This Saturday, Nigerians will go to the polls to elect the president of the country for the next four years. They will also on the same day elect members of the National Assembly, who will run the affairs of the country until 2023. The elections that start this week would be the sixth in the series since the return of democracy to the country in 1999.
There is no doubt the election this Saturday is important to all Nigerians. It is more than an election. It is about furthering the unity of the country and keeping the democratic process growing. It is about the corporate interest of the country, which must be protected by all concerned. We are of the belief that all the 73 presidential candidates have the interest of the country at heart. We also believe that their motivation for coming out is to offer service to the country towards its betterment. It is neither a personal ego trip for the candidates nor a competition for their personalities.
It is the interest of the people that is at stake. In the past three years, Nigerians have witnessed the change promised by the All Progressives Congress (APC) when it was coming in 2015. The country had also prior to that witnessed the era of the Peoples Democratic Party (PDP) for 16 solid years.
Therefore, we are of the view that it is left for Nigerian to choose between these two big parties on one side and other candidates of other political parties, who have lined up to offer themselves to the public as alternatives to the PDP and the APC. We are of the view that whoever Nigerians choose on Saturday should be left to stand. We have in the past three months seen the presentations of most of the candidates, even though a good number of them have only been candidates by name, without campaigning. The era of campaigns will come to an end this week.
Then, Nigerians will go on and elect their leader. We believe that much as this is no easy task as the presidency of the country has much at stake, but it is not a do-or-die affair in any way. That is why we expect the Independent National Electoral Commission (INEC), the umpire of the election, to be at its best. It must not only be fair but must be seen to be fair.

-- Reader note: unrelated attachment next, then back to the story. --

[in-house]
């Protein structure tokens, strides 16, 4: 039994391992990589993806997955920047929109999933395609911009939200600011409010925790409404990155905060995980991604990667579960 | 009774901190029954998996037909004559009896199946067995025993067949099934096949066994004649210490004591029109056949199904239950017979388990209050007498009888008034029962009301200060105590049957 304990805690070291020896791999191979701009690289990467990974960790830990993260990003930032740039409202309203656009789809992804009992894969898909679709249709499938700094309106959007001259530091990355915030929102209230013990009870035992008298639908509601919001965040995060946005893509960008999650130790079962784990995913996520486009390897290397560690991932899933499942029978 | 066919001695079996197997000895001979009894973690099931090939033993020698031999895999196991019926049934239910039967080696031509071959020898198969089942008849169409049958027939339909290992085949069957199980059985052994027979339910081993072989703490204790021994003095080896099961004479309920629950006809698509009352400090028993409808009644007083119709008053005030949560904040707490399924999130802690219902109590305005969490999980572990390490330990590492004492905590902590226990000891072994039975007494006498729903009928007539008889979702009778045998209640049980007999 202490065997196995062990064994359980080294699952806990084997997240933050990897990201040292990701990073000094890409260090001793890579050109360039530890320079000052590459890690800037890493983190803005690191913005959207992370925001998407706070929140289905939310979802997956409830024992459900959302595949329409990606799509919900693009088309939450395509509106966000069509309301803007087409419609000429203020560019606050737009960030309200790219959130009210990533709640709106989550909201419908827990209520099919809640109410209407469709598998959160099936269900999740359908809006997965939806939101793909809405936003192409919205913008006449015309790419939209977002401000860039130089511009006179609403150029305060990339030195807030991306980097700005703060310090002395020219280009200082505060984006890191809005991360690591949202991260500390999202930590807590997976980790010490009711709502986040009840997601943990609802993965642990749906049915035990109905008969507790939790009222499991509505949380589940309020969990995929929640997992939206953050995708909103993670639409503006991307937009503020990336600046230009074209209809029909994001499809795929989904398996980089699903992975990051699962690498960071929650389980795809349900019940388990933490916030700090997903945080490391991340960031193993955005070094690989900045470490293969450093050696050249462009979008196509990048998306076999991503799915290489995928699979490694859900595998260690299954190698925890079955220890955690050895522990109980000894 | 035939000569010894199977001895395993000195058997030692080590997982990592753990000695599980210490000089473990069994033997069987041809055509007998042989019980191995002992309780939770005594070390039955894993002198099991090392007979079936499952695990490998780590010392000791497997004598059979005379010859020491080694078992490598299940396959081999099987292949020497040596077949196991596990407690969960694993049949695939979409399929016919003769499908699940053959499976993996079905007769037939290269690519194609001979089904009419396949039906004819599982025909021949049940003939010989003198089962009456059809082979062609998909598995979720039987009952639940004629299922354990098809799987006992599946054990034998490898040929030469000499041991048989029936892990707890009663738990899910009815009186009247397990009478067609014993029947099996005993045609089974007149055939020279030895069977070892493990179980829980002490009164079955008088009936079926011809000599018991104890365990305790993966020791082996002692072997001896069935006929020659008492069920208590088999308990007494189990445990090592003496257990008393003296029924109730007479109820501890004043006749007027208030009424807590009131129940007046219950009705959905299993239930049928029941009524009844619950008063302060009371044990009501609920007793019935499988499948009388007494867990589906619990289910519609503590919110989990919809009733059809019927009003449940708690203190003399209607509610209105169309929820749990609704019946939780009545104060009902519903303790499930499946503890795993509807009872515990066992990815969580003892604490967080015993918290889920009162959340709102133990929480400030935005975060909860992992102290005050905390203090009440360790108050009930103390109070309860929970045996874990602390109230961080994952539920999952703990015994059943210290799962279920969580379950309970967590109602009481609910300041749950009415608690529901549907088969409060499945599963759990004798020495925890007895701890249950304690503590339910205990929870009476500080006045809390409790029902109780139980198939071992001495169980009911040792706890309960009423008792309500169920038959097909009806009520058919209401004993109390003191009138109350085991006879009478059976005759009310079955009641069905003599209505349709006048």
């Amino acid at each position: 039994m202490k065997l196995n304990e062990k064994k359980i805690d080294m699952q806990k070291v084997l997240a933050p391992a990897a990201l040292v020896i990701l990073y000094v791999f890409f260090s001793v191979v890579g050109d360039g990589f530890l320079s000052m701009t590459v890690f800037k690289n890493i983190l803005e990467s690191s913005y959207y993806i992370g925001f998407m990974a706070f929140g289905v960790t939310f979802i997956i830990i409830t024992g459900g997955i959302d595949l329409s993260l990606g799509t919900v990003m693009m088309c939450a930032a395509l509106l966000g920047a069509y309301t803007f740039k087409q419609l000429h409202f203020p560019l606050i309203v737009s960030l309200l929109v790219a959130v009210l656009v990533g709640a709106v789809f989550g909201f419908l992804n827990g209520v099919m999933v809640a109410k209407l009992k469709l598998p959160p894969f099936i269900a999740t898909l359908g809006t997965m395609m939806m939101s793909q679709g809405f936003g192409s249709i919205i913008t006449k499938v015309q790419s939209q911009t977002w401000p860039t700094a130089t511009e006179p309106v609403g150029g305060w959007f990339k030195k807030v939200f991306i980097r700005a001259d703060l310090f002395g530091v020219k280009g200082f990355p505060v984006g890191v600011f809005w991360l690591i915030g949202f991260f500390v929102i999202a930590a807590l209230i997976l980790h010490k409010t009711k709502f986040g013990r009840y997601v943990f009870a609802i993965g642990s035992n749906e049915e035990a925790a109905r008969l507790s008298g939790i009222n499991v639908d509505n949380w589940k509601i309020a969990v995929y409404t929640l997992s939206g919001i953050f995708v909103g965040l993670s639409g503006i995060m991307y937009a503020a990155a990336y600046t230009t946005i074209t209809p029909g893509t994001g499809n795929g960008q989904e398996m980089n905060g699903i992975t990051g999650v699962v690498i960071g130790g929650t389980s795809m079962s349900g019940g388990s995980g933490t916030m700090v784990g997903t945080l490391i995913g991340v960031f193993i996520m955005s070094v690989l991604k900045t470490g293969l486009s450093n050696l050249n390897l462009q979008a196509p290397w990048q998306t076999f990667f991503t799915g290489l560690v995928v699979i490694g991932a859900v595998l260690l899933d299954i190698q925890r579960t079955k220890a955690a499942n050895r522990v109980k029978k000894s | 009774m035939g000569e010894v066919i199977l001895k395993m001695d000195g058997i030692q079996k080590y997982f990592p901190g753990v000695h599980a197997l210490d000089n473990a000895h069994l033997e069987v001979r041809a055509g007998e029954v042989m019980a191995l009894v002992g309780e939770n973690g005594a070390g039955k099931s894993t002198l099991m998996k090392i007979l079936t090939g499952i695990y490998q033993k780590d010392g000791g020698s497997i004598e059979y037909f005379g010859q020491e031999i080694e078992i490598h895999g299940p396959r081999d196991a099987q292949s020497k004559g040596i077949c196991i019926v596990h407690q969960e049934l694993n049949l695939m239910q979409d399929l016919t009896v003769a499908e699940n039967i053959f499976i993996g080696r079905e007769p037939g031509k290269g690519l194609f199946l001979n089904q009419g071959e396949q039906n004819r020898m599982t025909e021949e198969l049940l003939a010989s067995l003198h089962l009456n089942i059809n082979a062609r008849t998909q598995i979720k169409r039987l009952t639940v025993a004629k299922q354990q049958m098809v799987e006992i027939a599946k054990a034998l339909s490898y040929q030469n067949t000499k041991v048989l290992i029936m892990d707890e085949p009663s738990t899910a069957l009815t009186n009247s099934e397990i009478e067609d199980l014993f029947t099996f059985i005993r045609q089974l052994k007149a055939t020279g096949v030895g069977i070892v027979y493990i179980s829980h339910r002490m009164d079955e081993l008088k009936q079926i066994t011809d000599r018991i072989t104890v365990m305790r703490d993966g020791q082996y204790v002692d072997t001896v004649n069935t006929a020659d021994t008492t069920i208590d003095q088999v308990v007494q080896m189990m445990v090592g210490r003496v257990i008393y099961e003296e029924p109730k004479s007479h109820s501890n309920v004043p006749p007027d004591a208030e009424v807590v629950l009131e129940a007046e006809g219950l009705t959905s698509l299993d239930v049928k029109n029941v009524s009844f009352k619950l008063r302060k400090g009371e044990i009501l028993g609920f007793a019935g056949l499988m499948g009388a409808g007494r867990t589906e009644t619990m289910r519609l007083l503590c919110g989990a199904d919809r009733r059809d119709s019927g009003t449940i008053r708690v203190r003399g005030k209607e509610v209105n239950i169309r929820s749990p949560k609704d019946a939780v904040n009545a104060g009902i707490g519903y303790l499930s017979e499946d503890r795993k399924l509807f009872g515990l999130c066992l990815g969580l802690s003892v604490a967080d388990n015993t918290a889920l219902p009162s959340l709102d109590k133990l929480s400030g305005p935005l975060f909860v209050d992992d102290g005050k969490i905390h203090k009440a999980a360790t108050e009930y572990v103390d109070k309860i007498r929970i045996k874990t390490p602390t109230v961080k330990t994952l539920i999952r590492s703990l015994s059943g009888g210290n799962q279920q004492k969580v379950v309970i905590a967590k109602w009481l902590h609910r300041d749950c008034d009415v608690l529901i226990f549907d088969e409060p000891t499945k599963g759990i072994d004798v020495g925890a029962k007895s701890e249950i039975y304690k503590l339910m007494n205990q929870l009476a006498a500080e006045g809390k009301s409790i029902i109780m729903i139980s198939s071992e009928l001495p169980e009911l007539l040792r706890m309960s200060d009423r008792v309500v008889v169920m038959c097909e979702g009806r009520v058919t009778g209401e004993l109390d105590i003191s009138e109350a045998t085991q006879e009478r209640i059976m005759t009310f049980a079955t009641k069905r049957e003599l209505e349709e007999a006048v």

The INEC has no business being partisan or favouring one candidate or the other against the wishes of Nigerians. In 2015, Prof. Attahiru Jega took the maximum risk and delivered an opposition candidate, President Muhammadu Buhari as the winner of the election.
That is the riskiest the job can get for the INEC. But even in the face of a ruling party losing the election, he did not succumb to pressure. He set the precedence. It is simple logic that Nigeria’s peace and growth are at stake, not individuals. INEC has been provided with all that is needed to make this election successful. We do not expect anything less. It is the same demand from security agencies, who are to supervise the elections. We do not expect them to buckle under pressure.
They must stand by Nigeria. There is no doubt that the world is apprehensive about the election in the country. That is illustrated by the attention focused on the country from different parts of the world. From sovereign nations, to institutions, business groups to election observers, the attention on Nigeria this week has been massive.
The reasons are not far-fetched. With a population of about 200 million people, any major crisis now would have global impact in terms of humanitarian crisis and businesses. There is no gainsaying that Nigeria can easily overrun the whole West African sub region if there is any crisis.
That is why we believe that all hands must be on the deck to ensure that we get it right on Saturday. Although, there is also the National Assembly elections on the same day, the eyes of the world are firmly focused on the presidential election, which can make or mar the country.
But we note that unlike the 2015 election when the two major contenders, Goodluck Jonathan and Muhammadu Buhari were from the Southern and Northern parts of the country respectively, this time, the two major contenders, Buhari and Atiku Abubakar are both from the North.
By implication, we do not expect the rancour and bloodshed that trailed the 2011 election when Jonathan won. It is a friendly war between two northerners now. Given a free, fair and credible poll, we expect the loser to accept defeat or quietly go to the courts to contest any grievances. Buhari did so three times before his emergence.
For the candidates, we warn that the corporate existence of Nigeria is at stake. Anybody that is elected will be the president of Nigeria. We, therefore, call on all involved to save Nigeria and the world the needless apprehension that has been the lot of the country during elections. After all, elections take place every day in all parts of the world. We hope that this election would only elevate Nigeria’s democracy rather than destroying it